Existing Home Sales Slip in September

By Mark Lieberman

Managing Director and Senior Economist


  • The pace of existing home sales – closed sales – FELL 2.2 percent, 120,000, in September to a seasonally adjusted annual sales rate of 5.38 million;
  • Sales pace for August was revised up 10,000 to 5.5 million;
  • Median price of an existing single-family home FELL 2.4 percent, $6,800, to $272,100;
  • Year-year the median price is up 5.9 percent or $15,200;
  • Number of homes available for sale was UNCHANGED at 1.83 million;
  • With the decline in sales, the months’ supply of homes for sale in September INCREASED 0.1 months to 4.1 months.


  • The September decrease in closings was the steepest since March (270,000)
  • Year-year sales were UP 4.5 percent, the third consecutive month of year-to year increases after 16 months of year-year declines;
  • The median price of an existing single-family home FELL for the third straight month;
  • September marked the third straight month of no increase in the inventory of unsold homes.

Data Source: National Association of Realtors: (NAR)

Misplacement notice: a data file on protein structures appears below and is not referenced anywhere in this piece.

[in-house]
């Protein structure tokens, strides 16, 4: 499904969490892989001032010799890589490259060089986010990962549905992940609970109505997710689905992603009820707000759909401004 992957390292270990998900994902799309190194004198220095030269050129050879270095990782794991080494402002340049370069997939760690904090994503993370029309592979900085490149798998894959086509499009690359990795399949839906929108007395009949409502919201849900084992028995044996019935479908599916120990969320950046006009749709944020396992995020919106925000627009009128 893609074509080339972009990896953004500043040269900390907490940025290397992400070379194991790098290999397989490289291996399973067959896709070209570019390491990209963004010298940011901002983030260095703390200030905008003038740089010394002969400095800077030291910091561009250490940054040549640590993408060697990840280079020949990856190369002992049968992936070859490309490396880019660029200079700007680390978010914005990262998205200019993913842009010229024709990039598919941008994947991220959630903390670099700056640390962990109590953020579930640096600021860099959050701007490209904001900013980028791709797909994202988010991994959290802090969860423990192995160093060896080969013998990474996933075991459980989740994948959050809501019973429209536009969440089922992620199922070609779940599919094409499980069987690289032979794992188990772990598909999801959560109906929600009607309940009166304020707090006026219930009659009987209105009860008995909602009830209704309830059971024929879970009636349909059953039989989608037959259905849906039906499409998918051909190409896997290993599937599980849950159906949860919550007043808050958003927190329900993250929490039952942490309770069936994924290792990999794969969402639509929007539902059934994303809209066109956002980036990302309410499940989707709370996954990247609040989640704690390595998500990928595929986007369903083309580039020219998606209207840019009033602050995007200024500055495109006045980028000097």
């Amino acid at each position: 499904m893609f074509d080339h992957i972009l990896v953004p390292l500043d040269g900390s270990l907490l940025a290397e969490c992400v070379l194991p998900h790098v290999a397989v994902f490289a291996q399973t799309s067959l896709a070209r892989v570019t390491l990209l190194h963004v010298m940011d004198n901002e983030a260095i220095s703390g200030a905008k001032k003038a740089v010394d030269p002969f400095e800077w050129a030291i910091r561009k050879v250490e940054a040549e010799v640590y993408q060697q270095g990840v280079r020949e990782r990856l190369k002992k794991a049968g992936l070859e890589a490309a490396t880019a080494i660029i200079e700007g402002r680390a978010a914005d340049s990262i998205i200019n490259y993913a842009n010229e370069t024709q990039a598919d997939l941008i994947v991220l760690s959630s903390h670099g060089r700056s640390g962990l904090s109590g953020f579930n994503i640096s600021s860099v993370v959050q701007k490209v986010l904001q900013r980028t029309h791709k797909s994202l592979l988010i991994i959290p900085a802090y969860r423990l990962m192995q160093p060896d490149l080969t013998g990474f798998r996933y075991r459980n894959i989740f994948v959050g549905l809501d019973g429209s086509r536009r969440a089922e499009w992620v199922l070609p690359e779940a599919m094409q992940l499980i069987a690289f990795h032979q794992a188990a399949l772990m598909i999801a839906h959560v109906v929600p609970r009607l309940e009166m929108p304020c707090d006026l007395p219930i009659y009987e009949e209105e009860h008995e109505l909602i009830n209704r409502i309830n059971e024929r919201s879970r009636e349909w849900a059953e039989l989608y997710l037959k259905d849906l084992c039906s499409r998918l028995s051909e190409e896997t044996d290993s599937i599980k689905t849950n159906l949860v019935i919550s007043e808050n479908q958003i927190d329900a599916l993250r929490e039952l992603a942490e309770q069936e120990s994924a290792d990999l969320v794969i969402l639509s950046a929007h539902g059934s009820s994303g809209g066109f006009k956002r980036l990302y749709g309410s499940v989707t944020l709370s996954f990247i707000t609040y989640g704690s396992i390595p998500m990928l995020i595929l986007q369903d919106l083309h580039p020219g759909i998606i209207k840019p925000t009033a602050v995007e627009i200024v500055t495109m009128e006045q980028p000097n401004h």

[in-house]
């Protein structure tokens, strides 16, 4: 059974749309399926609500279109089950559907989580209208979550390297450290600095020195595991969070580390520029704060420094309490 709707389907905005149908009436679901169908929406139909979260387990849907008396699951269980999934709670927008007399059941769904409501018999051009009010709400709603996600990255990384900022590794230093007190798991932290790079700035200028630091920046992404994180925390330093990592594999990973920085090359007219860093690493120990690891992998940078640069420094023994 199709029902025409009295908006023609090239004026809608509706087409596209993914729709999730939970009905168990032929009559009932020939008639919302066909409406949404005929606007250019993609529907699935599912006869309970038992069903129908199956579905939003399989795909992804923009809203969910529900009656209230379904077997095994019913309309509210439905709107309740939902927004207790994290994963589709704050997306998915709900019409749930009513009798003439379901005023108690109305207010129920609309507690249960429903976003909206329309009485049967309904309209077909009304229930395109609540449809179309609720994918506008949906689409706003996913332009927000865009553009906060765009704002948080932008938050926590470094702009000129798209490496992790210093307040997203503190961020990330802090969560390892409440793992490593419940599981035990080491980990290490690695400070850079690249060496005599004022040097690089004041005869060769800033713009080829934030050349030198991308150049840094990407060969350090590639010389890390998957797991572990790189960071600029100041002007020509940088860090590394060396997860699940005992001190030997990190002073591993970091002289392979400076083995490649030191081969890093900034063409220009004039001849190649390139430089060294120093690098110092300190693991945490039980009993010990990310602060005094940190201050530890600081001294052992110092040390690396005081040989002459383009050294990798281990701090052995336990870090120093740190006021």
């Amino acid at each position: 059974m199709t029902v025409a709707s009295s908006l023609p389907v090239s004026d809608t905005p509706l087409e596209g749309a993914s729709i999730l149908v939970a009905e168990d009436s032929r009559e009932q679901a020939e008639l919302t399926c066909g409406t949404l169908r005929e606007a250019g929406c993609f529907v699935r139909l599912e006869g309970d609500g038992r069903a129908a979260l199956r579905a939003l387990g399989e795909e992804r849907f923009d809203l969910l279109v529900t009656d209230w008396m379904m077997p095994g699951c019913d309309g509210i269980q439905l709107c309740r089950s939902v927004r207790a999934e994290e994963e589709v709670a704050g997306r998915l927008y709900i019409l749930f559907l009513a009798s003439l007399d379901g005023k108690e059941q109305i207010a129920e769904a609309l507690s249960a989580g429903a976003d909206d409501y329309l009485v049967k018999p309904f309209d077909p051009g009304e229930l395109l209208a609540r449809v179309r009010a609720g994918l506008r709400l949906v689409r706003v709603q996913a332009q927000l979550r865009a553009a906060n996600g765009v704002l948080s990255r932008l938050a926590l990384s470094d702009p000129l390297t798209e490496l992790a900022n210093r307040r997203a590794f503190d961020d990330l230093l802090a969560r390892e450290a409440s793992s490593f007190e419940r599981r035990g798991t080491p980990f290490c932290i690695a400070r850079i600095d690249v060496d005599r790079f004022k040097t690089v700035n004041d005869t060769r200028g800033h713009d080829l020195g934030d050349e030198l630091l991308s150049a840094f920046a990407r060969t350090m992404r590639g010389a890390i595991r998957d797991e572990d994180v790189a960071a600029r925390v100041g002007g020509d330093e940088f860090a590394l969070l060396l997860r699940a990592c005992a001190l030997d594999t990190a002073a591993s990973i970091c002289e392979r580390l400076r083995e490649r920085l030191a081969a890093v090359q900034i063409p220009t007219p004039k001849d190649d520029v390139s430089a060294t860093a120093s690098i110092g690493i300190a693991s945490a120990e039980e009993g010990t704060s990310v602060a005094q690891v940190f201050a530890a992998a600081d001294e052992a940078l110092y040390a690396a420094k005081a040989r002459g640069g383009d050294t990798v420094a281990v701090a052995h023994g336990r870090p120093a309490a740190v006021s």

Image result for home sales

Despite near record low mortgage rates, housing stumbled in September with existing home sales (closings) falling for just the second time in the last six months. The drop was not entirely unexpected as pending home sales (contracts for sale) had fallen 2,5 percent in July.

The dip in closings in September came after two relatively strong months for home sales: the pace of sales rose 130,000 in July and another 80,000 in August.

The slowdown in sales came despite the third straight month of price declines, though the median price of a used home remains up over a year ago. Mortgage rates remain however low. According to Freddie Mac, the average rate for a 30-year fixed rate loan was 3.61 percent in September compared with 3.62 percent in August and 4.63 percent in September 2018.

Sales of existing single-family homes have been treading water for the last six years with closings remaining in a relatively narrow range between 4.6 million and 5.7 million. Prior to the onset of the Great Recession, from January 200 to December 2006, existing home sales averaged 6.1 million per month, peaking at 7.25 million in September 2005.

The slowdown in housing has a ripple effect on sales at appliance stores and furniture stores.

The three-month decline in the median price of an existing home is likely the cause of the inventory drop as would-be sellers hold out for a higher return on their investment. The weaker inventory in turn gives buyers less of a choice and leads to weaker sales and perhaps further price reductions.

Hear Mark Lieberman every Friday, on the Morning Briefing on P.O.T.U.S. radio @sxmpotus, Sirius-XM 124, at 6:20 am Eastern Time. You can follow Mark Lieberman on Twitter at @foxeconomics.

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